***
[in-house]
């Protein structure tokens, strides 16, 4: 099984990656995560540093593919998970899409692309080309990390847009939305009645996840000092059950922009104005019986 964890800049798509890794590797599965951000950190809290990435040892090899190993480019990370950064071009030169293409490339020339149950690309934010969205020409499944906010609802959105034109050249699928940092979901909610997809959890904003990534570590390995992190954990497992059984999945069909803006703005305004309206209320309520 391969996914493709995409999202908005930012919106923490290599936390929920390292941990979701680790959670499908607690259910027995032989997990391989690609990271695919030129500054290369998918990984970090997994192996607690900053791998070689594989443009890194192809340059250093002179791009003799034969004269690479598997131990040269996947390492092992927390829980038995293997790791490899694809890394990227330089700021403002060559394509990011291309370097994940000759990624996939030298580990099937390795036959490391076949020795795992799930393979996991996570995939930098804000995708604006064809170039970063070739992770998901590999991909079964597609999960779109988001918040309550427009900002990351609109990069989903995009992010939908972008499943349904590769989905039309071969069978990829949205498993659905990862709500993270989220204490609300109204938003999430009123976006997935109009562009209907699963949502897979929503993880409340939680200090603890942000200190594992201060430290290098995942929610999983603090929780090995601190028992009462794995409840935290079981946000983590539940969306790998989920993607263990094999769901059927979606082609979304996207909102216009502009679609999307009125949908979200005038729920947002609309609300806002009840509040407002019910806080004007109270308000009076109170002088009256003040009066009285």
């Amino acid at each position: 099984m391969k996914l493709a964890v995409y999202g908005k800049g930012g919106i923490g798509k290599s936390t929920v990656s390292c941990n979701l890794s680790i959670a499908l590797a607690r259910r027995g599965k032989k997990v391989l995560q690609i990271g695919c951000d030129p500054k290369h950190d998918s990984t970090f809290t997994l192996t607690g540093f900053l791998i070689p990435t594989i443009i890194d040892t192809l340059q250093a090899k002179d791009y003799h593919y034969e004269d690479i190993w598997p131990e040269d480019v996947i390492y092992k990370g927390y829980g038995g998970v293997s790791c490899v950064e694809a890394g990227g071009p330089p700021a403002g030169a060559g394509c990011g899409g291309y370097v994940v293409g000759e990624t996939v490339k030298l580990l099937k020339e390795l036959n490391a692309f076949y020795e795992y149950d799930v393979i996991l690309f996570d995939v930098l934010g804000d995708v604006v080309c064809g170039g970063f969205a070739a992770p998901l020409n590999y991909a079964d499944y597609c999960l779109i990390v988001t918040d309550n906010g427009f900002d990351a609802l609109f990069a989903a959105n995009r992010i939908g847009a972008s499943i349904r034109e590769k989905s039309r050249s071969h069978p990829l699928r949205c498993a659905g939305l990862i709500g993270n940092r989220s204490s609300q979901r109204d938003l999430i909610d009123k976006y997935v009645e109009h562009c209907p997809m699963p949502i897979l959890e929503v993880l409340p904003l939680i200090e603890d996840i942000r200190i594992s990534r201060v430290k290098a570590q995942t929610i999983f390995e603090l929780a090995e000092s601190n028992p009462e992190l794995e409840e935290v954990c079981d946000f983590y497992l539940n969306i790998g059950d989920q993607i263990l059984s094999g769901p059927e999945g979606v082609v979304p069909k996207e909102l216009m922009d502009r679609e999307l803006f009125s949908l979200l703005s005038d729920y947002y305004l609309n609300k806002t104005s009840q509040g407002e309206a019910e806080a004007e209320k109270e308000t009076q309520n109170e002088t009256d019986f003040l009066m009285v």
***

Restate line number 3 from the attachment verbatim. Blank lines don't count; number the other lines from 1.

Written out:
């Amino acid at each position: 099984m391969k996914l493709a964890v995409y999202g908005k800049g930012g919106i923490g798509k290599s936390t929920v990656s390292c941990n979701l890794s680790i959670a499908l590797a607690r259910r027995g599965k032989k997990v391989l995560q690609i990271g695919c951000d030129p500054k290369h950190d998918s990984t970090f809290t997994l192996t607690g540093f900053l791998i070689p990435t594989i443009i890194d040892t192809l340059q250093a090899k002179d791009y003799h593919y034969e004269d690479i190993w598997p131990e040269d480019v996947i390492y092992k990370g927390y829980g038995g998970v293997s790791c490899v950064e694809a890394g990227g071009p330089p700021a403002g030169a060559g394509c990011g899409g291309y370097v994940v293409g000759e990624t996939v490339k030298l580990l099937k020339e390795l036959n490391a692309f076949y020795e795992y149950d799930v393979i996991l690309f996570d995939v930098l934010g804000d995708v604006v080309c064809g170039g970063f969205a070739a992770p998901l020409n590999y991909a079964d499944y597609c999960l779109i990390v988001t918040d309550n906010g427009f900002d990351a609802l609109f990069a989903a959105n995009r992010i939908g847009a972008s499943i349904r034109e590769k989905s039309r050249s071969h069978p990829l699928r949205c498993a659905g939305l990862i709500g993270n940092r989220s204490s609300q979901r109204d938003l999430i909610d009123k976006y997935v009645e109009h562009c209907p997809m699963p949502i897979l959890e929503v993880l409340p904003l939680i200090e603890d996840i942000r200190i594992s990534r201060v430290k290098a570590q995942t929610i999983f390995e603090l929780a090995e000092s601190n028992p009462e992190l794995e409840e935290v954990c079981d946000f983590y497992l539940n969306i790998g059950d989920q993607i263990l059984s094999g769901p059927e999945g979606v082609v979304p069909k996207e909102l216009m922009d502009r679609e999307l803006f009125s949908l979200l703005s005038d729920y947002y305004l609309n609300k806002t104005s009840q509040g407002e309206a019910e806080a004007e209320k109270e308000t009076q309520n109170e002088t009256d019986f003040l009066m009285v």